Migraine, White Matter Hyperintensities, and Subclinical Brain Infarction

Friday, 13 February 2015: 8:00 AM-9:30 AM
Room LL21A (San Jose Convention Center)
Teshamae Monteith, University of Miami, Miami, FL
Title: Migraine, White Matter Hyperintensities (WMH), and Subclinical Brain Infarction (SBI) in a Race/Ethnically Diverse Older Cohort: The Northern Manhattan Study

Teshamae Monteith, MD, Hannah Gardener, ScD, Chuanhui Dong, Ph.D, Maria Santiago, Mitchell Elkind, MD, MS, FAAN, Tatjana Rundek, MD, PhD, Ralph Sacco, MD, MS, FAHA, FAAN and Clinton Wright, MD

Keywords: Migraine Disorders, Ethnic Groups, Epidemiology, Cerebral Infarction, Risk Factors

Objective: To examine the association between migraine and subclinical cerebrovascular measures in a race/ethnically diverse population-based cohort study.

Background: Migraine is a complex, inherited, and disabling brain disorder with no biomarkers available to aid in the diagnosis.   Epidemiological studies suggest that migraine is a risk factor for white matter hyperintensities and silent brain infarctions on structural MRI.

Methods: In the Northern Manhattan Study, stroke-free participants underwent quantitative assessment of WMH volume (WMHV) and SBI. We examined features of SBI and WMHV in those with migraine without aura (MwO) and migraine with aura (MA) in a subset of participants with information on migraine determined by self-report using questions based on the ICHD-2 criteria. We examined the association between migraine overall (MO), MA, and MwO, with WMHV using linear regression, and with SBI using logistic regression.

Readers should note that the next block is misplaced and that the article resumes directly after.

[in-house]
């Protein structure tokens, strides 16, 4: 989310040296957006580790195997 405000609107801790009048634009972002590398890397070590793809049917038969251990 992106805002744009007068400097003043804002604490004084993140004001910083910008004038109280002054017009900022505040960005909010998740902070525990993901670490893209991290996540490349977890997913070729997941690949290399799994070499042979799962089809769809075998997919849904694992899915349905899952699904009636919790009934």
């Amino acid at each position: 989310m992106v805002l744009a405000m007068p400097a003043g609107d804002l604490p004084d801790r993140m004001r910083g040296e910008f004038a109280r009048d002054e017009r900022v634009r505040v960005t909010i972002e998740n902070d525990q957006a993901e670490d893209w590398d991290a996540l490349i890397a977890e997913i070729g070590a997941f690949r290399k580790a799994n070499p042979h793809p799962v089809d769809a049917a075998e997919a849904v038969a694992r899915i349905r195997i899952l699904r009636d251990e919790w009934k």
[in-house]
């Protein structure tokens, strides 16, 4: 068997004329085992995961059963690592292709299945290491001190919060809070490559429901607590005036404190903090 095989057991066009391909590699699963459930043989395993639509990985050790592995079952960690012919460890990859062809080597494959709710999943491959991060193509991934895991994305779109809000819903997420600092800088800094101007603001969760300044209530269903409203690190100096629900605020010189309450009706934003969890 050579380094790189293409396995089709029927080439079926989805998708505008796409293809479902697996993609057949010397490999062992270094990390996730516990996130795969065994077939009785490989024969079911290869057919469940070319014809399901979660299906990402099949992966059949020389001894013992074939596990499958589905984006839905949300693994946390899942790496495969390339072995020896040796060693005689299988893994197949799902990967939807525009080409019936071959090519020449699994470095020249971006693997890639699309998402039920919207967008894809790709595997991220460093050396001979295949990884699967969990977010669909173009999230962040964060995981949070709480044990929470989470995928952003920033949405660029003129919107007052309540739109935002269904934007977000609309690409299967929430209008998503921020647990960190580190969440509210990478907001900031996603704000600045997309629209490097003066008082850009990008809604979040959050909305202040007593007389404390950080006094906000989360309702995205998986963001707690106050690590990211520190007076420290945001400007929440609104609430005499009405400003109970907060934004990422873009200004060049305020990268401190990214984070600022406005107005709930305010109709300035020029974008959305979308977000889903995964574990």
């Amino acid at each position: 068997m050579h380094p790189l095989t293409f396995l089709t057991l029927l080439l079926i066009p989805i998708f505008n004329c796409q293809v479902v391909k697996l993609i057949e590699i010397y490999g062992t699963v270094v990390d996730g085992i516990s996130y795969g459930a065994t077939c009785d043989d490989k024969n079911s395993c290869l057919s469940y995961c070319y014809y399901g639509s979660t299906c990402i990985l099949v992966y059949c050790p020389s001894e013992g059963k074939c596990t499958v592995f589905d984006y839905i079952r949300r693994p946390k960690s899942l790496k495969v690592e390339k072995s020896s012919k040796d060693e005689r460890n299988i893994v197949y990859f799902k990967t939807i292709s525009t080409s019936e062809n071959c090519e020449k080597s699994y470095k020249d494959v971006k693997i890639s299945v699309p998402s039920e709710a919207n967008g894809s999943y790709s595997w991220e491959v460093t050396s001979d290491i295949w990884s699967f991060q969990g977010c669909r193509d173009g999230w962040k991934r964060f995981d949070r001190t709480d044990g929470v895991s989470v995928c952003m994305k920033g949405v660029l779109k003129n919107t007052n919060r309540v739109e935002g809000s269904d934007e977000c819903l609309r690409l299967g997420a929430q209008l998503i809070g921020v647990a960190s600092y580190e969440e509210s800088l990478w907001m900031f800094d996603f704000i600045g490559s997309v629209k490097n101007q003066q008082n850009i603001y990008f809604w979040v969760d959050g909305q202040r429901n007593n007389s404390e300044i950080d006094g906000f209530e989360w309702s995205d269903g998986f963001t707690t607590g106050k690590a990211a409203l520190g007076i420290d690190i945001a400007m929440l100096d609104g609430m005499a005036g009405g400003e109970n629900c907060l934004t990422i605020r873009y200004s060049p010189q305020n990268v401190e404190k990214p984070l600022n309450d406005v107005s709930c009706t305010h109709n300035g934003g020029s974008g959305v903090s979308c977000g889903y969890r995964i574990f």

Results: Out of the 546 study participants (41% male, mean age at baseline=65 ±8 yrs and MRI=71 ±8 yrs, 72% Hispanic), 104 (19%) were classified as having migraines at baseline, 6% with MA, and 13% with MwO. At the time of MRI, 56 of the 546 (10%) had SBI, of whom 15 also had migraines, only 2 with MA. The three most frequent SBI locations were the frontal white matter (13%), cerebellum (10%), and frontal cortex (7%). When controlling for demographics, those with MO at baseline had a 2.2-fold increased odds of SBI (95% CI 1.2-4.4). The association was stronger among those with MwO (vs. no migraine OR 2.8, 95% CI 1.4-5.8). The associations persisted after controlling for vascular risk factors (MO vs. no migraine OR, 95% CI=2.1, 1.0-4.3; MwO vs. no migraine OR, 95% CI=2.6, 1.2-5.7). No association was observed between migraine and WMHV.  The analysis for MA did not show a significant association, but was under-powered.

Conclusion: SBI in migraine may be due to non-vascular etiologies.  These results suggest that MwO is associated with SBI, but not WMHV.